Unfortunately, many companies may struggle to experience the positive benefits of these programs on a long-term basis. In fact,  Harvard Business Review estimates that only 10% of the $200 billion spent every year on corporate training and development in the United States delivers real results.

The good news is leaders can use purposeful strategies to better implement L&D into their business. These strategies focus on creating an environment where employees can learn, practice, and apply their skills. 

Let’s take a look at what strategies aren’t working and discuss more successful methods of implementing L&D into your business.

What Strategies Aren’t Working to Implement L&D into Businesses

According to research presented by Harvard Business Review, companies face a few challenges in implementing L&D into their businesses. These common challenges include:

Training that Takes Place Outside of the Organization

Learning and development trainings tend to occur outside of the organization. This makes it difficult for the employees to translate the skills learned in the classroom into the workplace. 

When we work with clients to implement L&D programs into their organization, we ensure that these programs are integrated into the workplace. A learning and development initiative should be a main part of your company’s strategic initiatives. 

Training that Requires Employees to Invest Their Own Time

Learning and development training that requires employees to invest their personal time are less likely to be successful than trainings that focus on building these skills during work. When leaders expect their team to fulfill their regular work responsibilities and compromise their personal time, leaders are not setting their employees up to successfully grow these skills. 

Training With Minimal Follow-Up

When leaders implement minimal follow-up after the training, the responsibility to retain and use the new skills is placed on the learner. Leaders should maintain responsibility for learning and development in order to experience the best results.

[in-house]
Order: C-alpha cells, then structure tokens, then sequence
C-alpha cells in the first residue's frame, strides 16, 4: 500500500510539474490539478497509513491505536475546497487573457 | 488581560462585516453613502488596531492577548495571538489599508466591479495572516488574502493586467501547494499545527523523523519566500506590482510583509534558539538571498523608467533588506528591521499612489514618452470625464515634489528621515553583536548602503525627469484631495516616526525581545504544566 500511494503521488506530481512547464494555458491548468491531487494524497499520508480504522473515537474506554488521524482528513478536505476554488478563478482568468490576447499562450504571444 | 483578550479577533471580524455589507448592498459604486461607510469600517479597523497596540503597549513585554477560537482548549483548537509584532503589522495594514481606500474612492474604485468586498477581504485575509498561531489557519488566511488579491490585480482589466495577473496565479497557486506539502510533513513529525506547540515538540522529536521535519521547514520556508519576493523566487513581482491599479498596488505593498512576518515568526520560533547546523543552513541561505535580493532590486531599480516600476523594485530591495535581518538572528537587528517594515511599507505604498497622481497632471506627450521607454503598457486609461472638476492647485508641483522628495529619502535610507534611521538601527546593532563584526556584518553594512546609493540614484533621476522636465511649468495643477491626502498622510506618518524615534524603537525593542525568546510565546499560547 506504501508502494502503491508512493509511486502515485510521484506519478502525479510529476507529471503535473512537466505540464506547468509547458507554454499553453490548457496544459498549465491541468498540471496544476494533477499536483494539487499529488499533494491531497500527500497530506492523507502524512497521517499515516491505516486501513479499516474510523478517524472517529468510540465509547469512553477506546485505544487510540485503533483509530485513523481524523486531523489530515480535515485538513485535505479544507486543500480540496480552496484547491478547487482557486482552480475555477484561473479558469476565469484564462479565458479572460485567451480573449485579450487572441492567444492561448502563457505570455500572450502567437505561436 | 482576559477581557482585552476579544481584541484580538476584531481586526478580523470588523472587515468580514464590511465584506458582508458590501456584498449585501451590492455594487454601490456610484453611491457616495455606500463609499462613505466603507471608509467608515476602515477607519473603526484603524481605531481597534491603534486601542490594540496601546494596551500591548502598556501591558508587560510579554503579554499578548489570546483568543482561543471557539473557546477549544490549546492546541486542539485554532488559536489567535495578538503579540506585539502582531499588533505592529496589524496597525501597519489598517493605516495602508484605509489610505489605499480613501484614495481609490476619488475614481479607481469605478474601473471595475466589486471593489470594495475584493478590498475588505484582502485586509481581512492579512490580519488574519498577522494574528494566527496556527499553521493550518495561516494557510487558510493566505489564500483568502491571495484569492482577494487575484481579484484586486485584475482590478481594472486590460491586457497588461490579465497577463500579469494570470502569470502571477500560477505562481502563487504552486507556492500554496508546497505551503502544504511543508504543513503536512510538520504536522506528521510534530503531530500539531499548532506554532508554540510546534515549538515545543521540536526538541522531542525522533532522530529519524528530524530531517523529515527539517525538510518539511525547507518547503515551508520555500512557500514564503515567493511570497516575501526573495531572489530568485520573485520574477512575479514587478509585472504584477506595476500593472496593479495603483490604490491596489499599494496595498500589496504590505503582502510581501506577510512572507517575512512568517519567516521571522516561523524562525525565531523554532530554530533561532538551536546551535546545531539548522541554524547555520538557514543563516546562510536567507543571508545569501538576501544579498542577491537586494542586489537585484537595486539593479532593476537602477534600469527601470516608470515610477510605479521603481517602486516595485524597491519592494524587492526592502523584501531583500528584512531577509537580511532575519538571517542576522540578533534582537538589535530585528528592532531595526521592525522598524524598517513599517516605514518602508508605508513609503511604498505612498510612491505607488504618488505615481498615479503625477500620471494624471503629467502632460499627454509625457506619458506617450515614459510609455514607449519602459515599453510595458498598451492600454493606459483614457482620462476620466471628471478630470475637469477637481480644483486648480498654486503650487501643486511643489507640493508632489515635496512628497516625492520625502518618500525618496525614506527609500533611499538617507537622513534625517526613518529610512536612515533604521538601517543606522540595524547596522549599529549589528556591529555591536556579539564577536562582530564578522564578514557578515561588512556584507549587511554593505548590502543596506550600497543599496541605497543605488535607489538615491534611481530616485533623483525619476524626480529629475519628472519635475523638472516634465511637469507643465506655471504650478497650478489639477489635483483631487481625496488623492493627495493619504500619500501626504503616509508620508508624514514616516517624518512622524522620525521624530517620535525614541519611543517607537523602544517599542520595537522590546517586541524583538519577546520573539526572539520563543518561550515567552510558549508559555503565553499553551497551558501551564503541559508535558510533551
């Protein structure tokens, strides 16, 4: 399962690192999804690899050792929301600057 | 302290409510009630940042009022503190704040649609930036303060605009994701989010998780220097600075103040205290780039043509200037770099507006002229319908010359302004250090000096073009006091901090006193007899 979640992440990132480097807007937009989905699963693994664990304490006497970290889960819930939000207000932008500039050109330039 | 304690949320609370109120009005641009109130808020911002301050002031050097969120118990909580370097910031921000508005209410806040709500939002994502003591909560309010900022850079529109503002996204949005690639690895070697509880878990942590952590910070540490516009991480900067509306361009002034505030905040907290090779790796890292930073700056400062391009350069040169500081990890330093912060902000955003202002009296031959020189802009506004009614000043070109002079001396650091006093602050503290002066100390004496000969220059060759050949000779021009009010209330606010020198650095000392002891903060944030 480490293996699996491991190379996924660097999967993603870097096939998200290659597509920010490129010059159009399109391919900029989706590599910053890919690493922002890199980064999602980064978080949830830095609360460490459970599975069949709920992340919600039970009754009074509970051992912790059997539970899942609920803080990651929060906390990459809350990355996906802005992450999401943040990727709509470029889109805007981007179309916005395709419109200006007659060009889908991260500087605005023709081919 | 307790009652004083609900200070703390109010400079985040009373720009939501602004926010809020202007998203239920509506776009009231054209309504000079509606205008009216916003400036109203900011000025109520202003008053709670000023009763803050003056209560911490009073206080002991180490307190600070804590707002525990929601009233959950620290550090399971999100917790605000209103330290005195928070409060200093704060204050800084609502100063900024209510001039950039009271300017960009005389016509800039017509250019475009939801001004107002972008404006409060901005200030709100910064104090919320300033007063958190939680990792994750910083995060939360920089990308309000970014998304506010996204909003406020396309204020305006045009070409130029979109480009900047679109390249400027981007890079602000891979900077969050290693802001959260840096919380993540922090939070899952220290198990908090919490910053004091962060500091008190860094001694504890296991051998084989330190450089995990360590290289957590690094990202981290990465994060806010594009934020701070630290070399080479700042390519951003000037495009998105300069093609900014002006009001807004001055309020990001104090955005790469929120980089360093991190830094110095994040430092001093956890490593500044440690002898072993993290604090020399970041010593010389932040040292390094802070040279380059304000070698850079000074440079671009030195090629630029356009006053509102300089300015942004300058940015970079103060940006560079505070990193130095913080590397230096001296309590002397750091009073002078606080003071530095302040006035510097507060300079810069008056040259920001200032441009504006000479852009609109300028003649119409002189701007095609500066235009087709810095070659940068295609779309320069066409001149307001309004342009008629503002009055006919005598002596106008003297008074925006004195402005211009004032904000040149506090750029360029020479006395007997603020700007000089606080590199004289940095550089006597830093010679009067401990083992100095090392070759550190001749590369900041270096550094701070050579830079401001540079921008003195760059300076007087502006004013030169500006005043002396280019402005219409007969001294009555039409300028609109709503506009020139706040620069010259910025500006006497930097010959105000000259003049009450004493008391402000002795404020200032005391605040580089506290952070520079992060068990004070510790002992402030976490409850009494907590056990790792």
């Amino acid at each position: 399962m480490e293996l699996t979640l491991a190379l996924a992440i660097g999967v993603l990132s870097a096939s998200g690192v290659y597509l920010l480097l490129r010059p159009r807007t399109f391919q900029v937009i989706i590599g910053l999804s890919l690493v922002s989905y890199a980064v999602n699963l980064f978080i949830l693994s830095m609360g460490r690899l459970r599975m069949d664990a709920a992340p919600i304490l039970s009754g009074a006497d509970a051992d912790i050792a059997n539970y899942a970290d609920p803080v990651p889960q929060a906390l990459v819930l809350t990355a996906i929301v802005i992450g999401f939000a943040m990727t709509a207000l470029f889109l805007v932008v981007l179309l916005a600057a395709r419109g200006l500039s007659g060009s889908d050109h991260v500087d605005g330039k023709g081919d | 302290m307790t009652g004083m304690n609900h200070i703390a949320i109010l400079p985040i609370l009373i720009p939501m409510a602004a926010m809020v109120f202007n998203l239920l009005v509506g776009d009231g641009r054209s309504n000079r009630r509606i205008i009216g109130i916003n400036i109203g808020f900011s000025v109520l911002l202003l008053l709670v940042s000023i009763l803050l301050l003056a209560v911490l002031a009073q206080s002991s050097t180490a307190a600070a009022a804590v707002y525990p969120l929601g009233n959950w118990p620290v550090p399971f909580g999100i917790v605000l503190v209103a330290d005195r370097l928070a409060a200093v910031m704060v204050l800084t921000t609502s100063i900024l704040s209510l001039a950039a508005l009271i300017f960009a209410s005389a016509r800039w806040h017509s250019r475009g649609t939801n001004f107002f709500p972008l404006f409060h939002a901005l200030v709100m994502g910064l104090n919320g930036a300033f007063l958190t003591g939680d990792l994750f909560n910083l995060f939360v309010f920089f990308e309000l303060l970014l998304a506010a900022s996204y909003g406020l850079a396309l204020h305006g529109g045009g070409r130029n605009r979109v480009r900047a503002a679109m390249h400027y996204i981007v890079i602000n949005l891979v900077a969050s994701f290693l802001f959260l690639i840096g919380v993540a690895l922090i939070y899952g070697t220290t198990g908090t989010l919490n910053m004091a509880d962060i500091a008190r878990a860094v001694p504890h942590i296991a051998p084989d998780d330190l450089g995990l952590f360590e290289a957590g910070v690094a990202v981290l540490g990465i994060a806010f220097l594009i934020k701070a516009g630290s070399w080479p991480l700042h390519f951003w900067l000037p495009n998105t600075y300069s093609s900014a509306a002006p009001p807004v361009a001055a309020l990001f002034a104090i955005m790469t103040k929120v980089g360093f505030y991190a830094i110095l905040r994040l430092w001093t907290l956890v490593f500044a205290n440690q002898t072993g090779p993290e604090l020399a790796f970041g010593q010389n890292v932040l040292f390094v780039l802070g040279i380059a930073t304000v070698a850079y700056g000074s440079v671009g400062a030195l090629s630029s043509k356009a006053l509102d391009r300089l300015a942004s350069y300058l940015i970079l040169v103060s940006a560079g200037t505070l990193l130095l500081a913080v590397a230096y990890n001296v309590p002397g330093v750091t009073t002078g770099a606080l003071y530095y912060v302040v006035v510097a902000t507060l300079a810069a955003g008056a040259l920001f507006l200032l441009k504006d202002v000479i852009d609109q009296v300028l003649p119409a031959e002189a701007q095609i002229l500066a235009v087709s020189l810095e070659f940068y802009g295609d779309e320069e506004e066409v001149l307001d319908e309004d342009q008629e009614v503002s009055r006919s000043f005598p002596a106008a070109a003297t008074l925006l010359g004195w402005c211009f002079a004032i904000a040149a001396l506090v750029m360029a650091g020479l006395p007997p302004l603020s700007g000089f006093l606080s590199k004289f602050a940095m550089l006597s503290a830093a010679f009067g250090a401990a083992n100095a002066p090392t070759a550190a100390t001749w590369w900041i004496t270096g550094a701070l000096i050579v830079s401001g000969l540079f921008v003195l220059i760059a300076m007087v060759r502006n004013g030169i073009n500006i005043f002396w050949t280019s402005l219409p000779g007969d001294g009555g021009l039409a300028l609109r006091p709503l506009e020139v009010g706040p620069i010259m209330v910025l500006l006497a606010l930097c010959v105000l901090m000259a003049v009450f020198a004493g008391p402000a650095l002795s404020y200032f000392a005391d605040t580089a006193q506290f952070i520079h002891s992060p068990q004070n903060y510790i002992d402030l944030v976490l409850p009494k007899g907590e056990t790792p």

Successful Strategies to Implement L&D into Your Business

According to Forbes, learning and development training helps organizations to gain and retain top talent, build employee satisfaction, boost morale and improve productivity.  Let’s dive into how leaders can implement L&D to experience these benefits on a long-term basis.

1. Contextualize the Learning

Research has shown that learners are less likely to apply what they learn if it is taught in a different context than it will be applied. Many traditional learning and development programs are held outside of the workplace, which leads to issues translating the skills into the new context. 

One strategy to combat this issue is to create customized training programs. In these programs, instructors target specific topics on a team or individual level. This can help learners to apply and implement these new skills into their daily work.

2. Break Learning and Development Trainings into Portions

Research suggests that dividing training into smaller increments can help learners retain and apply information. Leaders may experience more positive benefits of learning and development programs if they break up training into small, structured portions. 

For example, leaders can encourage learners to participate in short online courses that can be easily integrated into their work schedules. These classes should be prioritized and completed while employees are on the clock to avoid shifting the responsibility of the training onto the learner.

3. Measure Progress and Benchmark Performance

Your L&D strategy should include clear objectives and performance indicators. Leaders should consistently measure progress by utilizing these indicators. In reviewing the performance of the L&D strategies, leaders can review:

  • Employee retention and satisfaction
  • Cohesion among teams 
  • Employee growth 

However, it is important for leaders to remember that learning is an individual process, and each learner may provide different results. While leaders should check in with individuals, they should consider measuring progress based on teams or levels within the organization.

4. Provide Helpful Reminders

Leaders can offer short, helpful reminders for their teams to use the skills from the learning and development trainings. These reminders, which can take the form of an email or push notification,  should be contextual, friendly, and just a few sentences. These nudges can be as simple as “this project would be a great opportunity to try!”

The purpose of these reminders is to keep the ideas from the training at the front of the learner’s mind as they navigate their day-to-day responsibilities. In each reminder, leaders should consider referencing a specific behavior and including a call to action.